Up to this point . . .
This is the third part in a series focused on getting familiar with Git for Windows developers. The series assumes little or no experience using the command line. If you missed the first few posts, here is what we have covered so far:
In the previous post, we learned how to navigate directories within the Windows file system, create new directories, and delete directories. Now let’s look at creating files, and performing rudimentary (VERY rudimentary) text editing from the Bash command prompt.
Before We Proceed . . .
Let’s create a directory to use for the following examples. Open your Bash Command Line Interface (CLI) and make sure you are in your default Windows user folder. Create a new directory within your user folder called BashExcercises, and then move into that directory (Review the previous post if you are unsure how to do this):
Create a Directory for the Following Exercises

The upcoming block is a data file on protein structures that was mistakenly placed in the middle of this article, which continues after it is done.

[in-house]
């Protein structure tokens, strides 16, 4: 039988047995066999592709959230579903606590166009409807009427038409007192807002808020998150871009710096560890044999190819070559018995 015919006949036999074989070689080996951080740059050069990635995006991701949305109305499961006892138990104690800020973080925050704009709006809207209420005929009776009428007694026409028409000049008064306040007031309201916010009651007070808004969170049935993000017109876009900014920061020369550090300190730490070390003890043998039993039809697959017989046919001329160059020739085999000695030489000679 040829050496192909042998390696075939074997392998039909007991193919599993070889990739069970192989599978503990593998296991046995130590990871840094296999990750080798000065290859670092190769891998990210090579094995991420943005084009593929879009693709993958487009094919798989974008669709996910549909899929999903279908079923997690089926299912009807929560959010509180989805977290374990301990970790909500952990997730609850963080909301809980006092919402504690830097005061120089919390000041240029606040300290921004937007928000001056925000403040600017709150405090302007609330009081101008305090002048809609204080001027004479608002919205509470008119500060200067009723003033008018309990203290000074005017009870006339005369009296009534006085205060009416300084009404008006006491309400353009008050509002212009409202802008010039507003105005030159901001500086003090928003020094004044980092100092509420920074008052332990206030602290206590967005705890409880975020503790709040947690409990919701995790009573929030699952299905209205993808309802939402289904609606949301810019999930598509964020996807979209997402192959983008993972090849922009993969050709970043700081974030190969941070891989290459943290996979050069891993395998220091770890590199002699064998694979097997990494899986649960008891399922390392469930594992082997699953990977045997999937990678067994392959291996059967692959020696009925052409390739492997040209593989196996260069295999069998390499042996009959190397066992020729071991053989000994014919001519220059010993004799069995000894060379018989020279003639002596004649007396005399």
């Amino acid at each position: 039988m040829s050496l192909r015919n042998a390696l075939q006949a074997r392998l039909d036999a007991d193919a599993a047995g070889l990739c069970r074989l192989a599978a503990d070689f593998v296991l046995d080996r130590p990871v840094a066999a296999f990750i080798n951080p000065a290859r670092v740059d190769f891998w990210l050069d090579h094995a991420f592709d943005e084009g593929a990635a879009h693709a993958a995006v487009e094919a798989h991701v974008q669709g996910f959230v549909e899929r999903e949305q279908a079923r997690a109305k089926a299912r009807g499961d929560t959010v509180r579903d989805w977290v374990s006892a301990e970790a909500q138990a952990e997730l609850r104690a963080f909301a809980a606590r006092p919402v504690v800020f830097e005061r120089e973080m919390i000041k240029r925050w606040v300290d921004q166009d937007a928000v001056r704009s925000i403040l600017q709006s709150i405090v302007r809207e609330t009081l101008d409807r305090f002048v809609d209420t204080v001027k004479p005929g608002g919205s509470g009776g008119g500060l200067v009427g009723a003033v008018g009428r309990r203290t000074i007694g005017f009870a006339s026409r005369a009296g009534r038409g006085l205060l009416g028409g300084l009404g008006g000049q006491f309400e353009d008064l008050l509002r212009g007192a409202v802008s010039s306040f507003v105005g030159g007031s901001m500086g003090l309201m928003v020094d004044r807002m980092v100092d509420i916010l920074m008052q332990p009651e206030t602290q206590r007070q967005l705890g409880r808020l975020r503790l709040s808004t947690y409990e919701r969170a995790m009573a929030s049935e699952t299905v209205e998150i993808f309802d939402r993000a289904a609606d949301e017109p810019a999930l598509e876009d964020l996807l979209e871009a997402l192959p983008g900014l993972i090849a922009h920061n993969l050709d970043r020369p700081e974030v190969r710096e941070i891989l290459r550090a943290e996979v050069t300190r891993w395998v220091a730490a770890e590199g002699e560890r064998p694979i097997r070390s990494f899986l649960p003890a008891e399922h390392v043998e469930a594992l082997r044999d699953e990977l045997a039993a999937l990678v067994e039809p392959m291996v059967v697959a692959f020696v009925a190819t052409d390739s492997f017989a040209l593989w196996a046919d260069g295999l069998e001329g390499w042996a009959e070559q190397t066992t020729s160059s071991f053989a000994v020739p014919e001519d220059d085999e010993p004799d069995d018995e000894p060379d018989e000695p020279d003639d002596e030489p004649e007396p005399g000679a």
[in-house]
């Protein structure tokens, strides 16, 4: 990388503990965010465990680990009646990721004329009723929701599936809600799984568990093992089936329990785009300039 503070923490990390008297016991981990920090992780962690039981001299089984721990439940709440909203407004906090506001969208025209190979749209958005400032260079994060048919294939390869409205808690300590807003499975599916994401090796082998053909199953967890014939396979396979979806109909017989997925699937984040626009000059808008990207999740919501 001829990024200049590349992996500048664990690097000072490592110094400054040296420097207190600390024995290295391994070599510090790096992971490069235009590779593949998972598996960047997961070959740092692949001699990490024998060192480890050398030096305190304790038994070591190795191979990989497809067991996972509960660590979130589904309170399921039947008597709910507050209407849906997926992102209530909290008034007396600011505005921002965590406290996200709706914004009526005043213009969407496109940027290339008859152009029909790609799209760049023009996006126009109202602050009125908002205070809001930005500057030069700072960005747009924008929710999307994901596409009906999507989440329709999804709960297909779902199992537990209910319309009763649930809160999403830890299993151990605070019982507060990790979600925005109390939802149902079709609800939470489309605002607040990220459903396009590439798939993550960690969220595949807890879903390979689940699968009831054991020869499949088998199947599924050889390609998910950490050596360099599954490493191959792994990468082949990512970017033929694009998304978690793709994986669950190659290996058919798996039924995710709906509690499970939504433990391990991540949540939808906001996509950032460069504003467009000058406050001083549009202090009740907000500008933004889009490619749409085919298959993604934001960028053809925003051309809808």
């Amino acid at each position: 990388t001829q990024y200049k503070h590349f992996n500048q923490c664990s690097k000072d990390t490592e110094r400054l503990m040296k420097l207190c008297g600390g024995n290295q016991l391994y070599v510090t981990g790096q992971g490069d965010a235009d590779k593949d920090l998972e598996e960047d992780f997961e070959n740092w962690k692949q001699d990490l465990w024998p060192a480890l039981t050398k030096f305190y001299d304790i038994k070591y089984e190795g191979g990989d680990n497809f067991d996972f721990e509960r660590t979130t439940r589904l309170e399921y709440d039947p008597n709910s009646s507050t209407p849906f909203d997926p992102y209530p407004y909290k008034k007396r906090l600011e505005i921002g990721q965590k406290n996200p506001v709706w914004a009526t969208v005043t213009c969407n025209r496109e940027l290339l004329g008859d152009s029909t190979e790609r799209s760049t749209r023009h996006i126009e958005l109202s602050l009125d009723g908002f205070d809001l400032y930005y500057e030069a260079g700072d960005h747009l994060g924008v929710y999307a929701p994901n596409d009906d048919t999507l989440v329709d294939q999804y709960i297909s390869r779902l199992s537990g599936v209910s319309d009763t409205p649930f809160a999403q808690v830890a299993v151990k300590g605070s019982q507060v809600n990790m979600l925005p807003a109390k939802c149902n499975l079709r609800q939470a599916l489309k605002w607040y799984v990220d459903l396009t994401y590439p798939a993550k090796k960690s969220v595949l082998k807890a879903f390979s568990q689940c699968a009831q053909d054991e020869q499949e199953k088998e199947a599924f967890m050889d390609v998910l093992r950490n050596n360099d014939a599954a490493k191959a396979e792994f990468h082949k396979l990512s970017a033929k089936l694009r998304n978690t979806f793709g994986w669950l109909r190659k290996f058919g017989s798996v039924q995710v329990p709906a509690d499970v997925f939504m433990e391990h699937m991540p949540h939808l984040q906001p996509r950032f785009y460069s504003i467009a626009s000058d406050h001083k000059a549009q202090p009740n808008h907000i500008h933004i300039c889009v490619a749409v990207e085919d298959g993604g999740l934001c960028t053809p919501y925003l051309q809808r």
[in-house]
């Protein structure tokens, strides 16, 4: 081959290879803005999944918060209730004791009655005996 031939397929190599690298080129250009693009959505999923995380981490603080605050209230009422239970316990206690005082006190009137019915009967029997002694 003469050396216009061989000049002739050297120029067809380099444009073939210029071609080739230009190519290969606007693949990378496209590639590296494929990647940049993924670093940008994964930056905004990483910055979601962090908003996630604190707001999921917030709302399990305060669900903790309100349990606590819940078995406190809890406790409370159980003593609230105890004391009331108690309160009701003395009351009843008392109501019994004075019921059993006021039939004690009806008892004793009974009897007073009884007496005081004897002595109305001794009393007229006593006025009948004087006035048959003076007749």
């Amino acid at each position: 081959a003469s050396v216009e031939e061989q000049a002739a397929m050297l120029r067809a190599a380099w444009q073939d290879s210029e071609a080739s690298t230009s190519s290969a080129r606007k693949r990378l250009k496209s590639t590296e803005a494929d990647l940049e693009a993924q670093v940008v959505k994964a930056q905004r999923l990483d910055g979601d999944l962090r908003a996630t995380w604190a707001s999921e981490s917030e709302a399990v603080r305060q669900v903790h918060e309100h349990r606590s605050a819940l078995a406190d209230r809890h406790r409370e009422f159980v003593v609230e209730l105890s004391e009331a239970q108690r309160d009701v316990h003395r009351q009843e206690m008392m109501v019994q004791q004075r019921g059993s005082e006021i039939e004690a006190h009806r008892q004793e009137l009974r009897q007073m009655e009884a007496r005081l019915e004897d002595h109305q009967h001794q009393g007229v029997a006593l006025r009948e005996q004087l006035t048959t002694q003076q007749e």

Also remember, when we are explaining syntax, we will often use square brackets to denote optional items, and angle brackets to denote use-provided content. In the following:
mkdir [options] <FileName>
We do not type the square brackets or angle brackets. The [options] are, well, optional, meaning there may be none or there may be many, and the <Filename> is required and provided by the user.
Bash: Create/Edit Files (touch/echo)
There are a couple of ways to create a new file using the Bash command prompt. The most basic is the touch command. The purpose of the touch command is ostensibly to change/modify the date/time stamps of files. However, it is commonly used to create new files as well, since, when used without any optional arguments, it does just that: creates a new file, with a date stamp.